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Craig Groeschel: How to Lead Effectively Through the COVID-19 Crisis

global crisis

This is a very real global crisis. It’s not the first in the history of the world and it won’t be the last. We will get through this. Will it be hard? Yes, it already is. Will things be different? Likely so! Will we get through this? Eventually!

It’s important to remember that while every major crisis creates unexpected problems, it also creates unprecedented opportunities. So, while we have more and different problems today than a month ago, there are more and different opportunities than we had a month ago.

What Kind of Opportunities Might a Global Crisis Present?

There are three different types of opportunities we should be looking for:

  1. Practical – now you have an excuse to make some changes you should have made before
  2. Financial – those who can see needs and respond quickly can create value, build businesses and develop ministries
  3. Missionalpeople are more open spiritually than they were a month ago; it’s an opportunity to speak into their lives

Now that we know how to look for the opportunities, we must clearly define the problems we are facing. Some leaders just start diving in without clearly defining the problem, but it’s important to step back to be proactive instead of reactive.

We see at least four different problems with COVID-19. These are different for all of us depending on what country, state or industry we’re in, but there are some similarities. The virus itself is the first problem – we don’t want people to get sick. The second problem is fear or panic. Cascading economic impact is the third problem, and finally, public perception that may not mesh with reality is a real problem. Make sure you are clearly defining the problems that you and your team need to address.

Next we must set priorities and it should become clear that there are only a few things that really matter. These four tiers of effectiveness can be a good guide:

Four Tiers of Effectiveness:

  1. What is mission critical?
  2. What is strategic and important?
  3. What is important but not essential?
  4. What is externally initiated?

Clearly define your tiers. Keep focused on tier one and tier two priorities right now. Focus on mission critical activities. You’re going to be tempted to do lots of things. Don’t. Everyone is going to have ideas—good ideas. Focus your energy toward the biggest priorities.

Create a plan around these mission critical things.

Communicating During a Global Crisis

When it comes time to communicate, there are three things you must do:

  1. Communicate Empathetically

Unfortunately, most of your team members’ first thought isn’t about your business, your nonprofit or your church. By nature, they are asking, “How will this impact me? My family?” They are understandably afraid.

You will want to acknowledge their fears and speak to them. Help them know you understand what they are feeling. Don’t be afraid to say what people are thinking. Do everything you can to value your employees. They won’t follow you if they don’t believe you understand. Help them know you genuinely care about them!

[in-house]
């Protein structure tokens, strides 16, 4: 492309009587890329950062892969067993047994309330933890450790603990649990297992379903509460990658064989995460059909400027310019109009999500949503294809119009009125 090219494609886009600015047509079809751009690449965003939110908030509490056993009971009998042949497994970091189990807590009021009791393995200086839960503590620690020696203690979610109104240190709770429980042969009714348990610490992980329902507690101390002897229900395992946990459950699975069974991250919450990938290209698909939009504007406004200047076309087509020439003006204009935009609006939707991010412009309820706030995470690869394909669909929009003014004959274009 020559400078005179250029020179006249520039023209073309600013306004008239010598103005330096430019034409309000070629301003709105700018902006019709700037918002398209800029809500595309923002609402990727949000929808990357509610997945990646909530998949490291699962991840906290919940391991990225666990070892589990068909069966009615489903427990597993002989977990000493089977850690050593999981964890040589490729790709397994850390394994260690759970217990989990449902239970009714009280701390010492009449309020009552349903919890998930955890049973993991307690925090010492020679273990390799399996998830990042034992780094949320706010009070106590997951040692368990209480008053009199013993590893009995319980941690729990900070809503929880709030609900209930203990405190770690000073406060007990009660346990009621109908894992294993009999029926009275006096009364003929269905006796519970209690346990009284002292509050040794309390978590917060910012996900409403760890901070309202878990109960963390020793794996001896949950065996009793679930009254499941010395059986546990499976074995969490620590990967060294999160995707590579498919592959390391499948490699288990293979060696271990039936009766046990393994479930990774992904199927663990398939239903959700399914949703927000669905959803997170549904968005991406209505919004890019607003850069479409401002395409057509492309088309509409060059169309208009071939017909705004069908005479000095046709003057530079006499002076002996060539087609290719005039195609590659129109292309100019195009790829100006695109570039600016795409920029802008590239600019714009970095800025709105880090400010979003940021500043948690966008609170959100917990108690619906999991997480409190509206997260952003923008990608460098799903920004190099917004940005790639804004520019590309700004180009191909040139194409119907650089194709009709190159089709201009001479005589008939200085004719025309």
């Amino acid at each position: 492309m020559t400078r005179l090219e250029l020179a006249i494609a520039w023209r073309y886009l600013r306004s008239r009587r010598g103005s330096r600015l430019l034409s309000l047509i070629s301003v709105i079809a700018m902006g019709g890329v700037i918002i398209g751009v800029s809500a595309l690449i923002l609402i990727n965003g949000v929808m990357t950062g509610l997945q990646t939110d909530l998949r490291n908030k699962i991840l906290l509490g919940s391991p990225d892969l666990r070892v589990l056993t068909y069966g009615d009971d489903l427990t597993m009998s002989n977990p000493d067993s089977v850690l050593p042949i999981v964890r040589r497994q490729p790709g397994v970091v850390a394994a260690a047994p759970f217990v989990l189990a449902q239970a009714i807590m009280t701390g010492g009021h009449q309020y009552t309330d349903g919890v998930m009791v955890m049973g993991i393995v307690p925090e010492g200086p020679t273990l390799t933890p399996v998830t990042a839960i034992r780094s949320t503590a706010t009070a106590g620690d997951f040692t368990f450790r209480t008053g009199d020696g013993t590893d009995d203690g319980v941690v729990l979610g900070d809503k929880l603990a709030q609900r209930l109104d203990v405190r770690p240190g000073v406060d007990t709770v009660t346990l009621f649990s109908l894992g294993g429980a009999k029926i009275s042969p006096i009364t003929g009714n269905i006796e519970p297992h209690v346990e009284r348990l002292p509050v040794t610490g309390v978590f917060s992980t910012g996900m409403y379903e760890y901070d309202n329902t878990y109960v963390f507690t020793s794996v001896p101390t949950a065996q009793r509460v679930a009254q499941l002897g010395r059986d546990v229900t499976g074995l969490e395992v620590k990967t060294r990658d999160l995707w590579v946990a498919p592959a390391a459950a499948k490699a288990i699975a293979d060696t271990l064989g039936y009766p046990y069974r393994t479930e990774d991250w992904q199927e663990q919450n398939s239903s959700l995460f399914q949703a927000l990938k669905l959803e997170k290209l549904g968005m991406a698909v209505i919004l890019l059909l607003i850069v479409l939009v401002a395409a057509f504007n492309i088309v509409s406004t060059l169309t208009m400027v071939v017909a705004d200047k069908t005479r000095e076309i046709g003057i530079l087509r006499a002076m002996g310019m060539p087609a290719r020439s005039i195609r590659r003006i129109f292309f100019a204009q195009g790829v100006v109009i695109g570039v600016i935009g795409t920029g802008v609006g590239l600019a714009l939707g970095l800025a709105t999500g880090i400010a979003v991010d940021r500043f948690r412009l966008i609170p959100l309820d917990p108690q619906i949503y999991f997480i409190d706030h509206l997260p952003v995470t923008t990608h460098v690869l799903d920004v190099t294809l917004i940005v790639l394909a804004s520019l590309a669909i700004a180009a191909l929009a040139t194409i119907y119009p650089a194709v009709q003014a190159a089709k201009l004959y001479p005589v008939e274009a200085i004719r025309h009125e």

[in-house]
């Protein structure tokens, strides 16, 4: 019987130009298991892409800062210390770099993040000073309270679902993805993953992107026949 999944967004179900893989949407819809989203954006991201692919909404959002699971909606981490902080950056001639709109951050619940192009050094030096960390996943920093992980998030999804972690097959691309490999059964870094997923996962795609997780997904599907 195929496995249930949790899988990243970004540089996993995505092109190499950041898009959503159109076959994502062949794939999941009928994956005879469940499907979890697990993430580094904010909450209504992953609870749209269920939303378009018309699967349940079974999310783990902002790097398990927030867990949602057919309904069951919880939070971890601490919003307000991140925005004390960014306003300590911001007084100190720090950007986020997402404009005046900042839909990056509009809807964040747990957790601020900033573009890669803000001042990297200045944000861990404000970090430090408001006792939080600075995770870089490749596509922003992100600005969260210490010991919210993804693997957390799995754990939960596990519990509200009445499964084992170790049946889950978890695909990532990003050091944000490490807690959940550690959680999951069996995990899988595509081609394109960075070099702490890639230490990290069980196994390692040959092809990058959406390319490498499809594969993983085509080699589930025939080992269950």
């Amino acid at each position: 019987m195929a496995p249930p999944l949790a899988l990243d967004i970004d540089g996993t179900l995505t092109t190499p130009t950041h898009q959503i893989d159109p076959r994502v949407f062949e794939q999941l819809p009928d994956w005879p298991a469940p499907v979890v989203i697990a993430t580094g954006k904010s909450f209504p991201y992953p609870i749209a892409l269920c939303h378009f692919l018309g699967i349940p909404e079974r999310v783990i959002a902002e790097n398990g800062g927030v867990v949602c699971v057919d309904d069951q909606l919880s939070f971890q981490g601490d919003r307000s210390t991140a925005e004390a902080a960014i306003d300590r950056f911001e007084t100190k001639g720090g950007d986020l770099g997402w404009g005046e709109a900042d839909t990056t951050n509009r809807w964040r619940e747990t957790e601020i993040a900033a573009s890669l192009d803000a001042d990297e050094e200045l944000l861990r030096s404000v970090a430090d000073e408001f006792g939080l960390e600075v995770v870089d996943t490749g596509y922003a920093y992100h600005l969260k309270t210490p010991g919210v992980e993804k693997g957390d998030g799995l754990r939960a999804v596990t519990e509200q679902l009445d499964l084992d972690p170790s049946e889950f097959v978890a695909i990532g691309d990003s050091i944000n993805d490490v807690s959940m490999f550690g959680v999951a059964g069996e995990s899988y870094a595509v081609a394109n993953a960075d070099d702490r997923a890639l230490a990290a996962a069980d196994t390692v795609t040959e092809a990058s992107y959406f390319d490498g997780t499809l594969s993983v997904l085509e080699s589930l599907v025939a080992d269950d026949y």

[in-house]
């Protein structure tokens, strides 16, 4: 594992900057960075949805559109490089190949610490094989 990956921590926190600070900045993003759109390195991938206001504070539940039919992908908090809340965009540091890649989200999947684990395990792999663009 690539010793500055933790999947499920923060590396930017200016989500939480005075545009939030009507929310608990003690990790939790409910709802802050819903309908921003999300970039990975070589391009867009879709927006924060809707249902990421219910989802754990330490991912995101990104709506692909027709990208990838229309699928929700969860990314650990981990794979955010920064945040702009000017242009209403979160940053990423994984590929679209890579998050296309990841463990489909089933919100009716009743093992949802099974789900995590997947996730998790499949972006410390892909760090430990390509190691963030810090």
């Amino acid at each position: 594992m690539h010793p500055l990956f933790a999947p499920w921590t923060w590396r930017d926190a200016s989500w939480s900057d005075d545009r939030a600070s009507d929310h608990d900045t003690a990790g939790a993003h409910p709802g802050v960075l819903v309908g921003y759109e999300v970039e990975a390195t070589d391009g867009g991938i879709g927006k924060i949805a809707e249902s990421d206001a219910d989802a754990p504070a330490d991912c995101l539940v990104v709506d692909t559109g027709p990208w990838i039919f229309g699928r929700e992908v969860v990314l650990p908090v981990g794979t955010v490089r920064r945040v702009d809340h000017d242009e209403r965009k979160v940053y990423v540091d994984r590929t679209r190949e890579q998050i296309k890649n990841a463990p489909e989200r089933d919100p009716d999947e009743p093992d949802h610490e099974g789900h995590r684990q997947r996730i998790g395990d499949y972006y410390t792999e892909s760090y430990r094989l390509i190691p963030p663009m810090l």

1. Communicate Truthfully

Tell the truth, even when the truth is negative, uncertain or scary. This is so important.

As leaders, we don’t motivate through a crisis, we lead through a crisis. This is not a time for motivation, this is a time for wise decisions, and leading through the crisis. Be realistic and truthful.

So, tell them when you don’t know or when you aren’t sure. The only thing you want to promise them—whatever you decide—things will change. So, adjust. That’s why you speak confidently, but not definitely. You are certain your team will make wise decisions as you know more, but you don’t know enough to project way into the future today. We’re not making promises. We’re confident, calm—we’re leaders.

  1. Communicate Frequently

You cannot over-communicate. Every day, things are changing, sometimes by the hour. Every day, your team will have new questions, concerns and fears. Our various campus staff normally meet all together four times a year. Now we are meeting online every week—sometimes twice a week. Our church normally worships on the weekends, but we also added a midweek online service and our normally monthly communication is now weekly. Our campus staff team is calling every member of our church asking them if they need prayer or assistance. We’re increasing the frequency of communication.

With every communication explain “why” as often as possible. People will go along with the what when they understand why! You’re going to make a lot of decisions based on the information you have, but your team might not have all that information. That’s why you need to be clear about the why before the what.

Finally, some practical advice:

  1. Cut any unnecessary expenses. Cash is king during a crisis. We have no idea how long this will last or how bad it will be. Cash to your business is like oxygen to your body. If your team is going to need to make sacrifices, you go first, and you sacrifice the most. If everyone is taking a 10 percent pay cut, you take 20 percent.
  2. It may seem obvious—take care of yourself! Like many of you, I haven’t had a real day off in weeks! So I’ve scheduled time to rest and recover. Sleep, unplug, walk, laugh, see your kids! Put your own oxygen mask on, and then put it on others.